Most writers know that participating in a critique group requires delicacy and dedication. They know it involves restraint and the ability to allow other authors to write their own work. Most groups don’t micromanage a manuscript because they know how too much input and direction can remove the author’s unique voice from a piece.

These are dedicated people who love reading and want your work to succeed.

As writers, we all want to be accepted and have others like our work, but we must write from the heart. That means using modifiers, descriptors, or quantifiers when they are needed. It’s a balancing act. We must be mindful of the form and the context of how a modifier fits into our phrasing.

The following image is a list of code-words I seek out and re-examine when I begin revising a first draft. Each word points me in the right direction. All I have to do is rephrase that sentence with stronger forms of the “ly” word.

List of common adverbs


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Layers of Depth – using atmosphere to emphasize emotion #amwriting

Writing emotions with depth is a balancing act, and simply showing the outward physical indicators of a particular emotion is only half the story. Every idea for a novel comes to me with an idea for the overall mood. That mood will underscore and emphasize the characters’ personal mood and changing emotions.

depth-of-characterIn his book, Story, Robert McKee tells us that emotion is the experience of transition, of the characters moving between a positive and negative. Beneath and behind the emotions that our characters experience is the atmosphere of the story, going unnoticed on the surface.

Atmosphere is the aspect of mood that setting conveys. It is only an ambiance, but it is a powerful tool for helping us show our characters’ emotional state.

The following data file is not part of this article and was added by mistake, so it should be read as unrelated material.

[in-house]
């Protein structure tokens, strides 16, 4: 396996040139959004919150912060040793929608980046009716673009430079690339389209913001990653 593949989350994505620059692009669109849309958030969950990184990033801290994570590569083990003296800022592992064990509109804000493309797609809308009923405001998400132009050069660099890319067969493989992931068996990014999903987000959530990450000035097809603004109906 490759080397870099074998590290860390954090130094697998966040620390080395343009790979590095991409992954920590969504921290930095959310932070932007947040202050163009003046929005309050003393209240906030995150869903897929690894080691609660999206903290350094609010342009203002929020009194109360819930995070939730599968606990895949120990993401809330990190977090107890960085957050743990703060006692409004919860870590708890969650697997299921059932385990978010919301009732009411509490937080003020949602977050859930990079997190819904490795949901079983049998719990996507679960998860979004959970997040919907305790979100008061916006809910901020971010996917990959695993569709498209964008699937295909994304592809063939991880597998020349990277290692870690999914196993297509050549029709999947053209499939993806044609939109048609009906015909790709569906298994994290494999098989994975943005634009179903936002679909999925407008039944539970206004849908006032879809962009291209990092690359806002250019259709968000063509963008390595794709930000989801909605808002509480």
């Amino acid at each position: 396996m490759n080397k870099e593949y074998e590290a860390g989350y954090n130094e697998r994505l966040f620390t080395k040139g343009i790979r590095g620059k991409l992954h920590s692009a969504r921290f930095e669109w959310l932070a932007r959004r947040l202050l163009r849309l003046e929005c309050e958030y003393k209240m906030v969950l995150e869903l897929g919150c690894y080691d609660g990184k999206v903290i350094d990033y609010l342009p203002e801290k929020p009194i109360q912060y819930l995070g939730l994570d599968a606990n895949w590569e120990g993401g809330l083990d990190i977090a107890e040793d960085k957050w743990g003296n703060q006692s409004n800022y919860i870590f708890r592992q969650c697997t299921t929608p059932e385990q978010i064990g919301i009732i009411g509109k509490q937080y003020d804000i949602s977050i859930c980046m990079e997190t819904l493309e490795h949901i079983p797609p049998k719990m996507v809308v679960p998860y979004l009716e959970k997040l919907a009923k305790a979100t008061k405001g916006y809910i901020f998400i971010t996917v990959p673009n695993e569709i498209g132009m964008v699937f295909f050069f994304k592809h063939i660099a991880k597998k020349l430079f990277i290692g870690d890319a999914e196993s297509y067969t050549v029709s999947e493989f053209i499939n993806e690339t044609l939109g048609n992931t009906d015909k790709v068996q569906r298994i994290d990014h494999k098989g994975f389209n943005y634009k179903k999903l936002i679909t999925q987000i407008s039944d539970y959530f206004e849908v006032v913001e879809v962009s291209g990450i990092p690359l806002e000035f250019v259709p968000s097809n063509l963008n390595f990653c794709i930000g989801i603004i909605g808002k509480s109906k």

When creating our characters, we find it easy to connect with vivid emotions, such as hate, anger, desire, and passion. These are loud emotions.

Volume control is a crucial part of the overall pacing of our story. “Loud” deafens us and loses its power when it’s the only sound. So, like the opening movement of Beethoven’s 5th Symphony, we must contrast loud against quiet to create the texture of our story.

When we first begin as writers, we find it difficult to convey our characters’ emotions without telling the reader what to feel. After receiving our share of abuse from other writers, we swing toward showing their every mood in minuscule detail.

emotionwordslist01LIRF06232020Truthfully, I find detailed descriptions of facial expressions to be boring and sometimes off-putting. Every author armed with a little knowledge writes characters with curving lips, stretching lips, and lips doing many things over, and over, and over … with little variation.

A happy medium between telling and showing can be achieved, but it takes work. We must choose words that show what we mean and use the environment to convey subtle feelings wherever possible. I say wherever possible because it is not practicable to always employ the setting in a narrative. We need to get inside the characters’ heads.

Severe emotional shock strikes us, and we have an immediate physical reaction.

Visceral reactions are involuntary—out of our control. We can’t stop our faces from flushing or our hearts from pounding. Visceral feelings are emotions we feel deeply. We find it difficult to control or ignore them because they are instinctive and not the result of thought.

We can pretend it didn’t happen or hide it, but we can’t stop it. An internal physical gut reaction is difficult to convey without offering the reader some information, a framework to hang the image on.